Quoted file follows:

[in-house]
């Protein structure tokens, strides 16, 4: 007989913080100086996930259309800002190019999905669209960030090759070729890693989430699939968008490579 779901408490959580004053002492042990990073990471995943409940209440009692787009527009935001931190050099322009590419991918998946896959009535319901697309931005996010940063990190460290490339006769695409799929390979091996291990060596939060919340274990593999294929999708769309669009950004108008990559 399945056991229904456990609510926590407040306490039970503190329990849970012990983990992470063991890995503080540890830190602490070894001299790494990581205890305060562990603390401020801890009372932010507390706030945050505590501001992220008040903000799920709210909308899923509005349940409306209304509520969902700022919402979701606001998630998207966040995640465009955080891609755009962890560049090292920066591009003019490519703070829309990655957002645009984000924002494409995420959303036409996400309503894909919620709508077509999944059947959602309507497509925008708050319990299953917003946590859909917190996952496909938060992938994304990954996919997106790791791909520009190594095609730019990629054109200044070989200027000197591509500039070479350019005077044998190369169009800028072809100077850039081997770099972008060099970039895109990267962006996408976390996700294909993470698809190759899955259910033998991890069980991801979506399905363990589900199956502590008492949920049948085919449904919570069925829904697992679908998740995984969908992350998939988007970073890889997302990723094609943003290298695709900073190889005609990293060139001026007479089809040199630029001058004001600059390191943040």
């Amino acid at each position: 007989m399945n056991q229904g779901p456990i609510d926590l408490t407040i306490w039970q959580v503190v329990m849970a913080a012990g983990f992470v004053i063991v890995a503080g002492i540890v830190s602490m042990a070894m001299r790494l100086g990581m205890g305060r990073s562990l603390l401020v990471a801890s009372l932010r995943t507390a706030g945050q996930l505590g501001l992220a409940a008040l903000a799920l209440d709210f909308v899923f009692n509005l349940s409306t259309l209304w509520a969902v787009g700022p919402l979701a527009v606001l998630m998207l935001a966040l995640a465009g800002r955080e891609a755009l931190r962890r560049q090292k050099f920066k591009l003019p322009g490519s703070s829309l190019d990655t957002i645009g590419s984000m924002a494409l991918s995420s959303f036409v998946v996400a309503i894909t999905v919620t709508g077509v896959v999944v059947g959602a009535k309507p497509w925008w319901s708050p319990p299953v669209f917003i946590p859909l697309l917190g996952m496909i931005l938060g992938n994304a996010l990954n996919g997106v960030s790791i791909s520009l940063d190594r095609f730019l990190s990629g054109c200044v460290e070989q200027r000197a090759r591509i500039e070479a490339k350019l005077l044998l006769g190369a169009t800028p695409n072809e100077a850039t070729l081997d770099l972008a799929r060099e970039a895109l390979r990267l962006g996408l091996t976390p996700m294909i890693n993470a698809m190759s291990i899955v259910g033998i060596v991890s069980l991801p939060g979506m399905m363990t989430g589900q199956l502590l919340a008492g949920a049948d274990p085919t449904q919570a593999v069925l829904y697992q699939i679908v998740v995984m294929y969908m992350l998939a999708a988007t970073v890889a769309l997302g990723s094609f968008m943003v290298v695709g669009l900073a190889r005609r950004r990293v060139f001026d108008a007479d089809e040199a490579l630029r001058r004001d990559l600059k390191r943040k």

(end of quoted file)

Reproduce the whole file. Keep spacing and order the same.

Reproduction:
[in-house]
């Protein structure tokens, strides 16, 4: 007989913080100086996930259309800002190019999905669209960030090759070729890693989430699939968008490579 779901408490959580004053002492042990990073990471995943409940209440009692787009527009935001931190050099322009590419991918998946896959009535319901697309931005996010940063990190460290490339006769695409799929390979091996291990060596939060919340274990593999294929999708769309669009950004108008990559 399945056991229904456990609510926590407040306490039970503190329990849970012990983990992470063991890995503080540890830190602490070894001299790494990581205890305060562990603390401020801890009372932010507390706030945050505590501001992220008040903000799920709210909308899923509005349940409306209304509520969902700022919402979701606001998630998207966040995640465009955080891609755009962890560049090292920066591009003019490519703070829309990655957002645009984000924002494409995420959303036409996400309503894909919620709508077509999944059947959602309507497509925008708050319990299953917003946590859909917190996952496909938060992938994304990954996919997106790791791909520009190594095609730019990629054109200044070989200027000197591509500039070479350019005077044998190369169009800028072809100077850039081997770099972008060099970039895109990267962006996408976390996700294909993470698809190759899955259910033998991890069980991801979506399905363990589900199956502590008492949920049948085919449904919570069925829904697992679908998740995984969908992350998939988007970073890889997302990723094609943003290298695709900073190889005609990293060139001026007479089809040199630029001058004001600059390191943040």
């Amino acid at each position: 007989m399945n056991q229904g779901p456990i609510d926590l408490t407040i306490w039970q959580v503190v329990m849970a913080a012990g983990f992470v004053i063991v890995a503080g002492i540890v830190s602490m042990a070894m001299r790494l100086g990581m205890g305060r990073s562990l603390l401020v990471a801890s009372l932010r995943t507390a706030g945050q996930l505590g501001l992220a409940a008040l903000a799920l209440d709210f909308v899923f009692n509005l349940s409306t259309l209304w509520a969902v787009g700022p919402l979701a527009v606001l998630m998207l935001a966040l995640a465009g800002r955080e891609a755009l931190r962890r560049q090292k050099f920066k591009l003019p322009g490519s703070s829309l190019d990655t957002i645009g590419s984000m924002a494409l991918s995420s959303f036409v998946v996400a309503i894909t999905v919620t709508g077509v896959v999944v059947g959602a009535k309507p497509w925008w319901s708050p319990p299953v669209f917003i946590p859909l697309l917190g996952m496909i931005l938060g992938n994304a996010l990954n996919g997106v960030s790791i791909s520009l940063d190594r095609f730019l990190s990629g054109c200044v460290e070989q200027r000197a090759r591509i500039e070479a490339k350019l005077l044998l006769g190369a169009t800028p695409n072809e100077a850039t070729l081997d770099l972008a799929r060099e970039a895109l390979r990267l962006g996408l091996t976390p996700m294909i890693n993470a698809m190759s291990i899955v259910g033998i060596v991890s069980l991801p939060g979506m399905m363990t989430g589900q199956l502590l919340a008492g949920a049948d274990p085919t449904q919570a593999v069925l829904y697992q699939i679908v998740v995984m294929y969908m992350l998939a999708a988007t970073v890889a769309l997302g990723s094609f968008m943003v290298v695709g669009l900073a190889r005609r950004r990293v060139f001026d108008a007479d089809e040199a490579l630029r001058r004001d990559l600059k390191r943040k």